Internal Customer Survey Design Tips
It is a commonly accepted principal that internal customer service, the service all employees provide each other, has a significant influence on employee satisfaction and turnover as well as the customer experience, customer loyalty, retention and wallet share. Key to managing any process, whether it is internal customer service or not, is information. This post outlines a survey tool to measure internal customer service in a manner to, not only understand what is going on, but also to inform management decisions with respect to the internal service environment. Kinesis has had success measuring the internal environment using a fairly simple internal customer service survey process with key call to action elements built into the program.
Data collection for such internal customer service surveys is typically performed via an online survey instrument. Online surveys from an external provider allow for a promise of anonymity, allowing the employee to be completely candid in their input; with the additional benefit of being extremely cost efficient.
Generally, internal customer service surveys start with a screener asking what departments the employee has interacted with within a specific time period (typically the past three or six months). From this screener, survey logic determines what departments the employee will be asked to evaluate.
The next step in the survey process is to ask the employee to evaluate each department they have interacted with recently. We typically present the employee with a series of internal customer service survey questions based on specific service attributes. Among some of the service attributes we have had success measuring are:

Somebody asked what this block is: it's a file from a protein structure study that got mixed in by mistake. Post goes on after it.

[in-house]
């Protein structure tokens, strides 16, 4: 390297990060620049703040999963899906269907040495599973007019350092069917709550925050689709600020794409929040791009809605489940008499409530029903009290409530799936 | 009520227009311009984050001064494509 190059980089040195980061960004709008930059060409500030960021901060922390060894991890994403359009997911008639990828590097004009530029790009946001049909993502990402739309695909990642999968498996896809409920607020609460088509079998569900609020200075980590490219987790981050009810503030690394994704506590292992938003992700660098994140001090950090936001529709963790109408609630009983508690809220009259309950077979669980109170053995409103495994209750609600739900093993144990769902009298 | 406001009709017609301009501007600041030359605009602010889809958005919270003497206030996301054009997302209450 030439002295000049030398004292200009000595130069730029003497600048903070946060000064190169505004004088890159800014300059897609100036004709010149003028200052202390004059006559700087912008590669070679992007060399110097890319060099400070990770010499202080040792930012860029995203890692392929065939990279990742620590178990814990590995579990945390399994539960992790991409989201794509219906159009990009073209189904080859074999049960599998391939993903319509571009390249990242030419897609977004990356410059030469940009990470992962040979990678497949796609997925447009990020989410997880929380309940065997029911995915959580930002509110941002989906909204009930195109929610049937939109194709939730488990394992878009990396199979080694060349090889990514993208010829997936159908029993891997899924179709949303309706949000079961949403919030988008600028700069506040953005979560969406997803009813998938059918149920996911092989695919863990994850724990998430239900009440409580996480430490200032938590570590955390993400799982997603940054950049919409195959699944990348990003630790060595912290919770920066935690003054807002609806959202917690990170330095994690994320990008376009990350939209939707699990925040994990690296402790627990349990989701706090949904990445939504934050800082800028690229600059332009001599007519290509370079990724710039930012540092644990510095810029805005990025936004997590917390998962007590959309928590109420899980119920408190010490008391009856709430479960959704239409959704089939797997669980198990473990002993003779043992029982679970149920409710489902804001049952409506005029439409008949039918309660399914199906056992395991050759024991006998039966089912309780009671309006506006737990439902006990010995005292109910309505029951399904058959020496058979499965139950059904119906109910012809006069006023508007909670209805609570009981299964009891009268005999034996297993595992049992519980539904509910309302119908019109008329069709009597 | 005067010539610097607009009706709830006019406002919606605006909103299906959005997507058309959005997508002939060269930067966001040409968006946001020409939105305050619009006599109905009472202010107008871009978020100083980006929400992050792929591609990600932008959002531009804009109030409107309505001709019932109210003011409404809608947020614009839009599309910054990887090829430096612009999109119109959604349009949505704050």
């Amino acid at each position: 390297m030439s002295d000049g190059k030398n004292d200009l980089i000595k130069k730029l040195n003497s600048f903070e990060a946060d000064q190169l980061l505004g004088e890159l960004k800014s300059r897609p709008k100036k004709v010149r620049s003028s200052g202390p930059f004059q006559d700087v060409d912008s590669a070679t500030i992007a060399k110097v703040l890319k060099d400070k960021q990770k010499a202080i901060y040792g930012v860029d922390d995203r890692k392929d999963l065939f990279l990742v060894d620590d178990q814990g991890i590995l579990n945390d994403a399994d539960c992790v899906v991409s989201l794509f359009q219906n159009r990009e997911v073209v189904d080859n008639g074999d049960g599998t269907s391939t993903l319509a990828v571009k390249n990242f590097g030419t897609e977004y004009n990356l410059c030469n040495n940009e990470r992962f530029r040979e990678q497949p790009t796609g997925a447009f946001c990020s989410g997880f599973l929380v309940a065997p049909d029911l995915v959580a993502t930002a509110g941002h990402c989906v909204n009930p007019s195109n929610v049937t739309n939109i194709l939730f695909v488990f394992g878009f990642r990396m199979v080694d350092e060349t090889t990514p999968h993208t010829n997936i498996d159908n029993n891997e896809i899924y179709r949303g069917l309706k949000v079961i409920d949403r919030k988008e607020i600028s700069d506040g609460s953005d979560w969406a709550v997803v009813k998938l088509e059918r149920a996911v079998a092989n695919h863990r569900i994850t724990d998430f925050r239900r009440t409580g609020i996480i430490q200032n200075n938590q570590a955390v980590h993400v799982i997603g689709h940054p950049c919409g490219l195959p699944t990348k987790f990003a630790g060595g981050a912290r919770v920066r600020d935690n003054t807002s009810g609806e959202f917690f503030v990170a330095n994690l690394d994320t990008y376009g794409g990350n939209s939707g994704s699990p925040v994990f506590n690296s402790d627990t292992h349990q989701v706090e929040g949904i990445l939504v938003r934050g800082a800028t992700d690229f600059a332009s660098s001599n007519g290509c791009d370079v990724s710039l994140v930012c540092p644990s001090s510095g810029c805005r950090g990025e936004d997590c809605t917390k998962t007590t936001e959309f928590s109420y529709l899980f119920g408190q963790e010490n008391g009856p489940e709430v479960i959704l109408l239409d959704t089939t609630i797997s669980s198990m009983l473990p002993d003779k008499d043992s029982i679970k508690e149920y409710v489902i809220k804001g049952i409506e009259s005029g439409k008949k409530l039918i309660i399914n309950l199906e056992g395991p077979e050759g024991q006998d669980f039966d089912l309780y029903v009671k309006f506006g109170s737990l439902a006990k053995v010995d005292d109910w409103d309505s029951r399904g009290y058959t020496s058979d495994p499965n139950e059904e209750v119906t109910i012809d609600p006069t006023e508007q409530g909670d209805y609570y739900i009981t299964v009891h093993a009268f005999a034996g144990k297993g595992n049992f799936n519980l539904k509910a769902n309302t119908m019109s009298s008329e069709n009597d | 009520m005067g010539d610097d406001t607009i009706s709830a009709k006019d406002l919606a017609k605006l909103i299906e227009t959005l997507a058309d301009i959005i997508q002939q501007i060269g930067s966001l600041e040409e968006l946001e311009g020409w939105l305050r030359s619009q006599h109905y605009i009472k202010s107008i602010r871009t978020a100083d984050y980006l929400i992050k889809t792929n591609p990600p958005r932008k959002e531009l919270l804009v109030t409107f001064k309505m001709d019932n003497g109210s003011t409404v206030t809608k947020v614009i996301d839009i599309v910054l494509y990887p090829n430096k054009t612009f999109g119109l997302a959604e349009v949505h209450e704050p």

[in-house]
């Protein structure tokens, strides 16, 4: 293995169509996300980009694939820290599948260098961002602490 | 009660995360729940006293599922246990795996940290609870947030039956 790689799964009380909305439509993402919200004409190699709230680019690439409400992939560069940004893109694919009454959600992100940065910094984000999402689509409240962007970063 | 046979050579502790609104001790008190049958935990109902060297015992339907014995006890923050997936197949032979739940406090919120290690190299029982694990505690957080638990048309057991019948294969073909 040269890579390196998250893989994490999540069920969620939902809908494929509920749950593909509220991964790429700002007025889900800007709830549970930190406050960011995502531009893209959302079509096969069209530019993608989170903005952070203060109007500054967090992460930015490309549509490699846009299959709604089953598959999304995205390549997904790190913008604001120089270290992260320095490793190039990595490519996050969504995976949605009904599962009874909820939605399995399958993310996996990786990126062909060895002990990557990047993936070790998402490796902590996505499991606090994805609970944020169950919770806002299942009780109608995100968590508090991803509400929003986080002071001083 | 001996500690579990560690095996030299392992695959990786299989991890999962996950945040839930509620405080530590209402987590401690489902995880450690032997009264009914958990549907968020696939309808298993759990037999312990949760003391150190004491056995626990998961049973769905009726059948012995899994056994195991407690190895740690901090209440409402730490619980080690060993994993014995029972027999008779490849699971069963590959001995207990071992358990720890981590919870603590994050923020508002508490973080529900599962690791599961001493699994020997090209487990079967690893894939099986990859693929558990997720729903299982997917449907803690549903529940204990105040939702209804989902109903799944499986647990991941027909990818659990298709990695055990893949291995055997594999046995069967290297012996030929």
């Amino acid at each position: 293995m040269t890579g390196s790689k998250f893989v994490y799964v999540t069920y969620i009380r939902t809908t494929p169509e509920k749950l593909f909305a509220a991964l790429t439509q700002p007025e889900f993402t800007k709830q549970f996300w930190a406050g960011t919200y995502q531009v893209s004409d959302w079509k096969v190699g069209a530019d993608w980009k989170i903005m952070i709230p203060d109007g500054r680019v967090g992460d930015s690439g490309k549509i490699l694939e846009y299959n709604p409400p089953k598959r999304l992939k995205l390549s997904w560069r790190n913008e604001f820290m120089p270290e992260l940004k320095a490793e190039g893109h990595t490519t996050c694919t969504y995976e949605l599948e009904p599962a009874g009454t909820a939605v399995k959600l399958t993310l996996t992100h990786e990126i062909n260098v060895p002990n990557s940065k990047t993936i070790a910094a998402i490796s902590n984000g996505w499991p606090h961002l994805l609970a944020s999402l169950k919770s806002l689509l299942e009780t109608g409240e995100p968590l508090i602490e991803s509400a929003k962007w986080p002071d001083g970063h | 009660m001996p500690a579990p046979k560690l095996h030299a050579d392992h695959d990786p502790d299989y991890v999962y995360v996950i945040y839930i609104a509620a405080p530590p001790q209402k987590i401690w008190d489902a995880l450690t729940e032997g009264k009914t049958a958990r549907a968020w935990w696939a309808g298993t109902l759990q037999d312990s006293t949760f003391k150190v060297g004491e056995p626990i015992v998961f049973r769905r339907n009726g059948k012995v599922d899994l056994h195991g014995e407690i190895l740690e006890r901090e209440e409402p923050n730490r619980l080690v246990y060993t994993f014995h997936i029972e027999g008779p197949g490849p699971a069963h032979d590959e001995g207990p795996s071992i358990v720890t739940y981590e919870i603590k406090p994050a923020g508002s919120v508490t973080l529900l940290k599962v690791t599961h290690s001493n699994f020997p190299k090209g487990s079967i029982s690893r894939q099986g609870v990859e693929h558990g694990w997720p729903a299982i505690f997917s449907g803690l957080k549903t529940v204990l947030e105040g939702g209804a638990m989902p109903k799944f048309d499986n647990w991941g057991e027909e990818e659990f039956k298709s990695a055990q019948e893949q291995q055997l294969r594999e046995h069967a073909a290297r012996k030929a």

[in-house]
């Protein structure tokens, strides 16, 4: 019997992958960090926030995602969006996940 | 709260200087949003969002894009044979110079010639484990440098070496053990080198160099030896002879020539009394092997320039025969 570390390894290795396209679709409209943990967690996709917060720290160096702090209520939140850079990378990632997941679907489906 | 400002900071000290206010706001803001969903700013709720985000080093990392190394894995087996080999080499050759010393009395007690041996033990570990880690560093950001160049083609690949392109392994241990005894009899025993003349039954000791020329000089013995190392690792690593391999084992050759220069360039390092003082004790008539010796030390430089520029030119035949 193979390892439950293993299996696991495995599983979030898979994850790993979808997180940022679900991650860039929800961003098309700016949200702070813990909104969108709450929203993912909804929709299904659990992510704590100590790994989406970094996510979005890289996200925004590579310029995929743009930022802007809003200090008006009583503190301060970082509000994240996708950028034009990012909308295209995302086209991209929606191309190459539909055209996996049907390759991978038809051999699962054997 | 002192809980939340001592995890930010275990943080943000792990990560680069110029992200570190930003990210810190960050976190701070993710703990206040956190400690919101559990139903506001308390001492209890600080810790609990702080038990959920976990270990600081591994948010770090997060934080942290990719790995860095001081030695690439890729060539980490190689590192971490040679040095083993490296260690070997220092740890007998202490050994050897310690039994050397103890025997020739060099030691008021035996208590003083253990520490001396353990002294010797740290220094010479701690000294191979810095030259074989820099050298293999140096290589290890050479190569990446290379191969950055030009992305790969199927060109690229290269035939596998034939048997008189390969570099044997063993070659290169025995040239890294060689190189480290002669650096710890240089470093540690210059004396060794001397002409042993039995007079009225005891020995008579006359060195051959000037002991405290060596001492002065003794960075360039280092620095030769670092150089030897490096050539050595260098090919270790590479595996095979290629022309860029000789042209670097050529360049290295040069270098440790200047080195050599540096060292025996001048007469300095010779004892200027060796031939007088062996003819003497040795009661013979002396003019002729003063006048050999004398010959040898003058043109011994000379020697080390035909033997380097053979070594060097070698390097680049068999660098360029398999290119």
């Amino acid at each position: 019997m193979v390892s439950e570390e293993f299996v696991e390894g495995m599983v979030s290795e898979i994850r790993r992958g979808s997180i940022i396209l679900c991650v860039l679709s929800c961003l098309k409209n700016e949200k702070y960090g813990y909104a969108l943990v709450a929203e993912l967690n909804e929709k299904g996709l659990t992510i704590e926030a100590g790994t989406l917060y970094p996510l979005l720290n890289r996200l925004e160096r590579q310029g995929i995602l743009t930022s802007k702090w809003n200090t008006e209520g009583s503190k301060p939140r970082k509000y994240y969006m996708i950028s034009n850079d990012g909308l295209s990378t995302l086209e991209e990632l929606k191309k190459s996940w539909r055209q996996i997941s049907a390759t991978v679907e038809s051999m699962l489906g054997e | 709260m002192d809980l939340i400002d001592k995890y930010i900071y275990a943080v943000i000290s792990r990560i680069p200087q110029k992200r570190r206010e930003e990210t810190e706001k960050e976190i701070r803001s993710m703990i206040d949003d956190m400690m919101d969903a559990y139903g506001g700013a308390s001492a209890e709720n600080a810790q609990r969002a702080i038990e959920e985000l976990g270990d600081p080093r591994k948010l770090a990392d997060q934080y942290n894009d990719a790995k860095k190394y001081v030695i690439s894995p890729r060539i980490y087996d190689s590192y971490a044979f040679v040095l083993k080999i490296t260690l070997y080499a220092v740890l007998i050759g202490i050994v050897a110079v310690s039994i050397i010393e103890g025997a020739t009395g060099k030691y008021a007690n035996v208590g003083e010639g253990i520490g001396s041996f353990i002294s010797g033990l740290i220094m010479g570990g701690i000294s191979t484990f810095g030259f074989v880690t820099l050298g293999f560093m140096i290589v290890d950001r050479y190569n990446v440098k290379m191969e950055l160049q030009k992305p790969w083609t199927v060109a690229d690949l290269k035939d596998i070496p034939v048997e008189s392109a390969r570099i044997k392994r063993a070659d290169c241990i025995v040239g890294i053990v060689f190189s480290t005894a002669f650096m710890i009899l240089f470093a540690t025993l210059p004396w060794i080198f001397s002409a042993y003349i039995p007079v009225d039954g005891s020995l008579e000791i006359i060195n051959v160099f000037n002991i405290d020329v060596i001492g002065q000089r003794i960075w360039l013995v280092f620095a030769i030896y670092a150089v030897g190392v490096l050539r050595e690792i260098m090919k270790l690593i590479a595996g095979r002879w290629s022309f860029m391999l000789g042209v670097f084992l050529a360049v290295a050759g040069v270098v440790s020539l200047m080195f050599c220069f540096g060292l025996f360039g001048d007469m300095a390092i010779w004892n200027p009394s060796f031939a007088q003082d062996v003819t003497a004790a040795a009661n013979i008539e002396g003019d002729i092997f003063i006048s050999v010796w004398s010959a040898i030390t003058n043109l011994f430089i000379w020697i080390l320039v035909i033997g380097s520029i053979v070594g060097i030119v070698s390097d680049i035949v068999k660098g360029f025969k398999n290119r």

As an option, you may want to consider using a battery of adjectives to evaluate each department. This technique presents employees with a list of adjectives and asks them, which if any of the adjectives describe each department. Some of the adjectives Kinesis has had success using include:
Overall Company Evaluation
In additional to evaluating individual departments, it can also be instructive to evaluate the company as whole. There are a number of ways to do this. One technique is to ask yourself what is your brand personality, and evaluate each department against this benchmark. Another is to ask employees the extent to which they agree with the following statements:
- We are the preferred provider in our industry.
- Our employees build customer relationships to deliver exceptional service.
- Our employees are empowered to serve customers.
- Our strategy is forward thinking.
- Our strategy ensures efficient and cost-effective operations.
Call to Action
Finally, research without call to action elements may be interesting, but not very useful. We always build several “call to action” elements into our internal customer service surveys, which are designed to identify ways clients can act on the research. Perhaps the simplest of these techniques is to solicit ideas for improvement with an open-ended question, such as:
What would you most like to change about the way our departments serve each other?
What do you like best about the way our departments serve each other?
The answers to these questions will point managers in the right direction in terms of improving internal service.
Again, information is a critical to managing internal customer service. The benefits to managing internal customer service and integrating them into your culture include: improved collaboration, workflows, communication and productivity, while at the same time reducing costs with the ultimate benefit chain including stronger employee and customer satisfaction, lower turnover, and increased customer loyalty.